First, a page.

ATLANTA, Feb. 8, 2013 /PRNewswire/ -- According to Equifax's latest National Consumer Credit Trends Report, at the end of January 2013, the balances on outstanding auto loans total $782 billion, the highest level since January 2009 for a 48 month high, while the total number of existing loans stands at 59 million, the highest level since July 2009 for a 42 month high. Equifax's auto reporting includes both loan and lease type auto financing.
By source, loans funded through financial institutions such as banks, savings and loans or credit unions, are at more than $372 billion, realizing a 60-month high and back to pre-recession levels. Similarly, at more than $409 billion, balances on loans funded by auto finance companies are at its highest level in 46 months.
Delinquency rates within the auto portfolio are also improving, and by year-end 2012 decreased by nearly 11% from same time a year ago, while auto loan and lease losses in that same period dropped nearly 10%."Sales of new cars and light trucks are rising steadily, though they are still well below pre-recession levels of roughly 17 million units," said Equifax Chief Economist Amy Crews Cutts. "Yet auto lending, including leases, is now back to pre-recession levels, driven in part by the very attractive interest rates being offered on these loans and a gradual increase in willingness to lend to less-than-perfect credit borrowers." Other highlights from the most recent data include:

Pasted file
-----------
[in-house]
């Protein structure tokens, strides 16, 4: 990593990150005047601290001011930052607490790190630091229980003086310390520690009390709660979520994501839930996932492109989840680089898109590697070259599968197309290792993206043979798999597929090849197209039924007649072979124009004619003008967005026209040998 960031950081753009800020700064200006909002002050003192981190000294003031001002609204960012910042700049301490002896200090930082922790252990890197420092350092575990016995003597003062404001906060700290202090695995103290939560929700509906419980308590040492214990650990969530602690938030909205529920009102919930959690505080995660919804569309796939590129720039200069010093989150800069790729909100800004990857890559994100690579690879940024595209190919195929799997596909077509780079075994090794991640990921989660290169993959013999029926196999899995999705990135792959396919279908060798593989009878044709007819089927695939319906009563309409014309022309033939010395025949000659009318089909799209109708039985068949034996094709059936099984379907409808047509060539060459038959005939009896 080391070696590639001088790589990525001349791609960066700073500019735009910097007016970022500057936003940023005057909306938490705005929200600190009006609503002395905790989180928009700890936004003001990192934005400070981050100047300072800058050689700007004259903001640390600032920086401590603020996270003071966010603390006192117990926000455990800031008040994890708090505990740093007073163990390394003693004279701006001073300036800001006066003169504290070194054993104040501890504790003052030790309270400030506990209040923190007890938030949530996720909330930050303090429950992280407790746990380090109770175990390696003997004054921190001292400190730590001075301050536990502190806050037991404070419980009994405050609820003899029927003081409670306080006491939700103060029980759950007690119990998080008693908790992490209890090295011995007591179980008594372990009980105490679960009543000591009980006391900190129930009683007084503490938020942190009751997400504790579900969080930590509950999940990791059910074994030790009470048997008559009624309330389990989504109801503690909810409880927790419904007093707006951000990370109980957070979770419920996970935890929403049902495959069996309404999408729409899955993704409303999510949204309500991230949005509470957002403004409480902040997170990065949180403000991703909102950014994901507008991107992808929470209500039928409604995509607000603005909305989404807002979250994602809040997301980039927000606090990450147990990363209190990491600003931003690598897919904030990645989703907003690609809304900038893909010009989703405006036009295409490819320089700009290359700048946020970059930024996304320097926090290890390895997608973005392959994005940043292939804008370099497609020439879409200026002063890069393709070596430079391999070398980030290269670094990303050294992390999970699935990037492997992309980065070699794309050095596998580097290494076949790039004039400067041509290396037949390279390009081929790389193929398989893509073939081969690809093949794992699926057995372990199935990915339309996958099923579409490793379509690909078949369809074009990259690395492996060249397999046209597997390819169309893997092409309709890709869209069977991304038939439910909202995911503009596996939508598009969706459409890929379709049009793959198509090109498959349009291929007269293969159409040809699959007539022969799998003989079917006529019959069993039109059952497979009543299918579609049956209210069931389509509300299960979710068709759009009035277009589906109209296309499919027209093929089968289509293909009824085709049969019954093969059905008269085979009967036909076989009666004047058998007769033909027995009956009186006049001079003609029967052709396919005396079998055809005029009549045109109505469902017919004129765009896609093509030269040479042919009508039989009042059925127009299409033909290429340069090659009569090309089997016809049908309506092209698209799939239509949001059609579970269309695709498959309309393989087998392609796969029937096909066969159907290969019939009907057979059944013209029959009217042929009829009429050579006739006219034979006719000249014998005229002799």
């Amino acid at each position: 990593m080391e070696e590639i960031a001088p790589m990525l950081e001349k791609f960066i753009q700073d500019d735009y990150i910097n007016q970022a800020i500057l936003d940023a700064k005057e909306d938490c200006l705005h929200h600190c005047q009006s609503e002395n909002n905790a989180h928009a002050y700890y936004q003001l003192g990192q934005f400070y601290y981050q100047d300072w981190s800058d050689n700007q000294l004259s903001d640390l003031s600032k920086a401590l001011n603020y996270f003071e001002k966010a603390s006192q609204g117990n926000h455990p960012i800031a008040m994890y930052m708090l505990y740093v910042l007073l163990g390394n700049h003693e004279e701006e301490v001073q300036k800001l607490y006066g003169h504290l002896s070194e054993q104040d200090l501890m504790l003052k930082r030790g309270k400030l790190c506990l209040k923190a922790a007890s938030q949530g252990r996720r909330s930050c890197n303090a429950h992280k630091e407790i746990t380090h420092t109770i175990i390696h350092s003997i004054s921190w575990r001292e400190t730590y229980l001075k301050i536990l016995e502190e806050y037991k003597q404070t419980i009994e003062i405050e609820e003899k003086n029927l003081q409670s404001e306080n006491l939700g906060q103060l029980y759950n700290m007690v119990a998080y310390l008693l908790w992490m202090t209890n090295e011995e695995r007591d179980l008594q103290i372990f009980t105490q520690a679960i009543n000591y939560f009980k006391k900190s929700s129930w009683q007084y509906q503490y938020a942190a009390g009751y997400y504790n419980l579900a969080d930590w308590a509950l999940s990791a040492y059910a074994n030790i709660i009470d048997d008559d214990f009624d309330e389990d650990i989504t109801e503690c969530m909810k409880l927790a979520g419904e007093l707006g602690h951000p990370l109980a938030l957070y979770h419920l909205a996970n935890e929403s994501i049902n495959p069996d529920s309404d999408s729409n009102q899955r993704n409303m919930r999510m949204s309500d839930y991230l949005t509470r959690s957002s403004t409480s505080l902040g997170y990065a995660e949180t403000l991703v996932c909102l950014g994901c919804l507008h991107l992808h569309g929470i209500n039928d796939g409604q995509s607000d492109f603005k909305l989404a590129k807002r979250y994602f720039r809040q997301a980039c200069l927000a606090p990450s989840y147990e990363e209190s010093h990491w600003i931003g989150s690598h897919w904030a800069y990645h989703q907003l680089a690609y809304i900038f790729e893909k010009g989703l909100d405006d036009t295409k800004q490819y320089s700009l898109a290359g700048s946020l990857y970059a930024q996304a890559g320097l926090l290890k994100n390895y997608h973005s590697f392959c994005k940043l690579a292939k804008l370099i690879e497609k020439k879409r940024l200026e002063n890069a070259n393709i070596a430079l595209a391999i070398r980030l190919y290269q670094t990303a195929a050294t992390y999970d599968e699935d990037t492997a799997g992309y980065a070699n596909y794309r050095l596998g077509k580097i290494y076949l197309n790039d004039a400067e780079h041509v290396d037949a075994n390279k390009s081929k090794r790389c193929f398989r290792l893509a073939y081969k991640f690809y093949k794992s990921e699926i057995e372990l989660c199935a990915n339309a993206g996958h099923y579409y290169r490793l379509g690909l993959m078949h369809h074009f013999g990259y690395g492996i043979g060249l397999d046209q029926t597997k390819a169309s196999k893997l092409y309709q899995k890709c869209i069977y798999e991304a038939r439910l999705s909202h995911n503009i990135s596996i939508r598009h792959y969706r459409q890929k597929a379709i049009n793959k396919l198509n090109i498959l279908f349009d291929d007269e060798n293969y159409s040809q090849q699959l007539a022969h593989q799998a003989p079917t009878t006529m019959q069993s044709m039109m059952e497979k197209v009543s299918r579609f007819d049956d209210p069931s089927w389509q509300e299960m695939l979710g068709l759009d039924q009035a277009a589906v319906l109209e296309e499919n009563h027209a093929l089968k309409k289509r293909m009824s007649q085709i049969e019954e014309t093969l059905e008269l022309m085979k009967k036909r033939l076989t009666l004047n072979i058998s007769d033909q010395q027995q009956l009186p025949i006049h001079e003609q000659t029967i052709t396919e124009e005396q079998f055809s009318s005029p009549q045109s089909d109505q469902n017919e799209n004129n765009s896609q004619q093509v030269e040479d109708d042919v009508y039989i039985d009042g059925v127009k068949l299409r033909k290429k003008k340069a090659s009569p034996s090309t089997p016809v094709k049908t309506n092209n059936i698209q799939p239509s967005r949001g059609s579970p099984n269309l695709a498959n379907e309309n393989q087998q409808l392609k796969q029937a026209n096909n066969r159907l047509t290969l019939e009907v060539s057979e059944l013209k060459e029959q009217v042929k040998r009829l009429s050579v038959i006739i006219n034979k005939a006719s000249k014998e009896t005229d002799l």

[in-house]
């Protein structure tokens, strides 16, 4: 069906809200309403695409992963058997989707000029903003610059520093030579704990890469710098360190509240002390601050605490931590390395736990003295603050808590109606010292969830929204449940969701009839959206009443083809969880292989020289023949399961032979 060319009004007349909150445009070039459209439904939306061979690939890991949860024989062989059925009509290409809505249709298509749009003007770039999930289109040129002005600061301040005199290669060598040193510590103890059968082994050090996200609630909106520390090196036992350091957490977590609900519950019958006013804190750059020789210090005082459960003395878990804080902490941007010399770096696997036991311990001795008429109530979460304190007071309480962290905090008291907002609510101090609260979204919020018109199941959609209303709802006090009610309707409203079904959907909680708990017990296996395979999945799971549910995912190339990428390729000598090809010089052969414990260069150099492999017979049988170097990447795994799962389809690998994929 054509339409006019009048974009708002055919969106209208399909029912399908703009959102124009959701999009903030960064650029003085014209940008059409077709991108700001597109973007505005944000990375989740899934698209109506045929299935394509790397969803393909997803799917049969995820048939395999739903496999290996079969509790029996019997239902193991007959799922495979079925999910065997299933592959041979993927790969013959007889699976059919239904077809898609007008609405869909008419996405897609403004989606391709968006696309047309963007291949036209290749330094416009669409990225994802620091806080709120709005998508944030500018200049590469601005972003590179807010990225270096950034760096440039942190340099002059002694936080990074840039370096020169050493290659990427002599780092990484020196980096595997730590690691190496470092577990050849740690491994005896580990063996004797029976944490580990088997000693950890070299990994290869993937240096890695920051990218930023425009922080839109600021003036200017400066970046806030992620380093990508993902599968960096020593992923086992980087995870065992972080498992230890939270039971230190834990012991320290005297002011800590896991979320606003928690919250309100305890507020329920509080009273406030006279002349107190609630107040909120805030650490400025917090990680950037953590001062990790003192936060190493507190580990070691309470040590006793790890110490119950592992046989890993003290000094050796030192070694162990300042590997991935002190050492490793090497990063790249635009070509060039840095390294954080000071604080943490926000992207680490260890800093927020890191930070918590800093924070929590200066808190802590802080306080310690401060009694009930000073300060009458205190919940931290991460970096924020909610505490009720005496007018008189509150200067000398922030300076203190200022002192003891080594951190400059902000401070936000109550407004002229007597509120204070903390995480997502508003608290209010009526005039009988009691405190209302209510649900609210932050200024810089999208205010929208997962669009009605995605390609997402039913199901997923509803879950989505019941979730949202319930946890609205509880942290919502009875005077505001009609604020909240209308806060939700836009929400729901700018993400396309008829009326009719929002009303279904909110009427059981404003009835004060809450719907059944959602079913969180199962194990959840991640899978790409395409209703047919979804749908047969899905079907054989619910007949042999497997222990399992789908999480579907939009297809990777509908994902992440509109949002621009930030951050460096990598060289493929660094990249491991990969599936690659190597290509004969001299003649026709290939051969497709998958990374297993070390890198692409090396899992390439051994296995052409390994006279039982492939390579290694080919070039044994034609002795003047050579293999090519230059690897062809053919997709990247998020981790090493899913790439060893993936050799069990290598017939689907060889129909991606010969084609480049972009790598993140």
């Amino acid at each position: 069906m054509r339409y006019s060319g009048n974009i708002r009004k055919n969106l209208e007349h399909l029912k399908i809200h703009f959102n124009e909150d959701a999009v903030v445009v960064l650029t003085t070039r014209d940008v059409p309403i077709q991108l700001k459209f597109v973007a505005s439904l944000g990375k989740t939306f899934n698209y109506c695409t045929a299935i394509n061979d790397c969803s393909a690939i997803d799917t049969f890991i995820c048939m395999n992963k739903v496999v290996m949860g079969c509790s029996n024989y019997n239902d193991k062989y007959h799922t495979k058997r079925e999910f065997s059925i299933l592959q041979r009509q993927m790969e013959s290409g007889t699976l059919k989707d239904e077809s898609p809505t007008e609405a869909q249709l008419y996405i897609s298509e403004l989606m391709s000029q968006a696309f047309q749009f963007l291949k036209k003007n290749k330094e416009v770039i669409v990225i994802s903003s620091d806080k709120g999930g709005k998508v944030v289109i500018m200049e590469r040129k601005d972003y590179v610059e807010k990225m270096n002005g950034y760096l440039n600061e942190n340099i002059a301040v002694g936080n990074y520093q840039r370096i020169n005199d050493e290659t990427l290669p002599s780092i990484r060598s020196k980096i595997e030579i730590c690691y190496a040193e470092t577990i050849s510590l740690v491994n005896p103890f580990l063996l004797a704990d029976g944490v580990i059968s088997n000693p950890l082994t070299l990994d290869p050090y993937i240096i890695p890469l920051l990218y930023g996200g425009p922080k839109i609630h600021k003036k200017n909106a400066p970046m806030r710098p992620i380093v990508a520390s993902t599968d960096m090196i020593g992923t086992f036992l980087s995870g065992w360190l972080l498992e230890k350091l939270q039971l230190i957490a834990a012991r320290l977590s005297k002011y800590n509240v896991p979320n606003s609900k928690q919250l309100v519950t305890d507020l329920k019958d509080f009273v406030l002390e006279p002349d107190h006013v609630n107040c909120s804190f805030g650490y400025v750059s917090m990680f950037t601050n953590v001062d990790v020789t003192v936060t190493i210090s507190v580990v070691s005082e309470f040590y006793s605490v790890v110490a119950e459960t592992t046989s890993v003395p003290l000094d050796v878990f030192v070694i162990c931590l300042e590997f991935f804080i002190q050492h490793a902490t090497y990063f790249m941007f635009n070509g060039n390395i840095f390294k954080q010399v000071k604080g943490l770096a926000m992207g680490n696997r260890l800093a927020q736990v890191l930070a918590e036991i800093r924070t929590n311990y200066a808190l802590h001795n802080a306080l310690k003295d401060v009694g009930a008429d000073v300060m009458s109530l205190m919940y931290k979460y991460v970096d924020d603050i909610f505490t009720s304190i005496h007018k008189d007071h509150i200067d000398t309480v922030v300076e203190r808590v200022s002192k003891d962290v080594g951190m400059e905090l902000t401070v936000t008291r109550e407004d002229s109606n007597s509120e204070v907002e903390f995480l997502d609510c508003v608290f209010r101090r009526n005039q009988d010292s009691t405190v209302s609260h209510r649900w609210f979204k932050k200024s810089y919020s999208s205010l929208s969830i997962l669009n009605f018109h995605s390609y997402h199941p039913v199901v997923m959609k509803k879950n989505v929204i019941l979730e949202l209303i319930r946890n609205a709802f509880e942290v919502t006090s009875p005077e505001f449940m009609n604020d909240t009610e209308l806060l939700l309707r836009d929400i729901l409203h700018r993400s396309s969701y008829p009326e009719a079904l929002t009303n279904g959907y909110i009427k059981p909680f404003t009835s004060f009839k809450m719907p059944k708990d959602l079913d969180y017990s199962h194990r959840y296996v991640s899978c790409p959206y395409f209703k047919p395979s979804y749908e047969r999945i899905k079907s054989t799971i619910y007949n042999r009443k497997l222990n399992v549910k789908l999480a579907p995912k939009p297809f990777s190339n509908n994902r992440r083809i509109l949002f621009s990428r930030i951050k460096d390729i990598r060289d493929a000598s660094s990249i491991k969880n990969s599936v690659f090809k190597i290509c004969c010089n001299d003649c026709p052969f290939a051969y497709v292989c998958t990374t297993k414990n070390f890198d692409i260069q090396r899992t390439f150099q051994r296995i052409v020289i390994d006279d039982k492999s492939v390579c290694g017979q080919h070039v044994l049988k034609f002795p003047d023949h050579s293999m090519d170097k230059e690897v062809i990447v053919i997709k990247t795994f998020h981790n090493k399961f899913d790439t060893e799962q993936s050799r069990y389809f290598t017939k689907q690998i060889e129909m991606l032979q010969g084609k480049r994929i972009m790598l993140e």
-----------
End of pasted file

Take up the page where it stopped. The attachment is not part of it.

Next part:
- The most recent data shows that auto loans originated between January- November 2012 totaled $387.7 billion, a six-year high and representing nearly 46% of total consumer credit originated ( $825 billion) for that same time.
- Total number of new auto loans originated between January- November 2012 was 19.9 million, an increase of more than 11% from January- November 2011 and matching a six-year high.
- New auto loans funded in November 2012 by banks, savings and loans or credit unions increased nearly 13% over November 2011 totals (749,800 to 857,300).
- For January- November 2012, auto lending to subprime borrowers (origination risk scores less than 640) has increased more than 18% year-over-year, from 5.1 million to 6.1 million.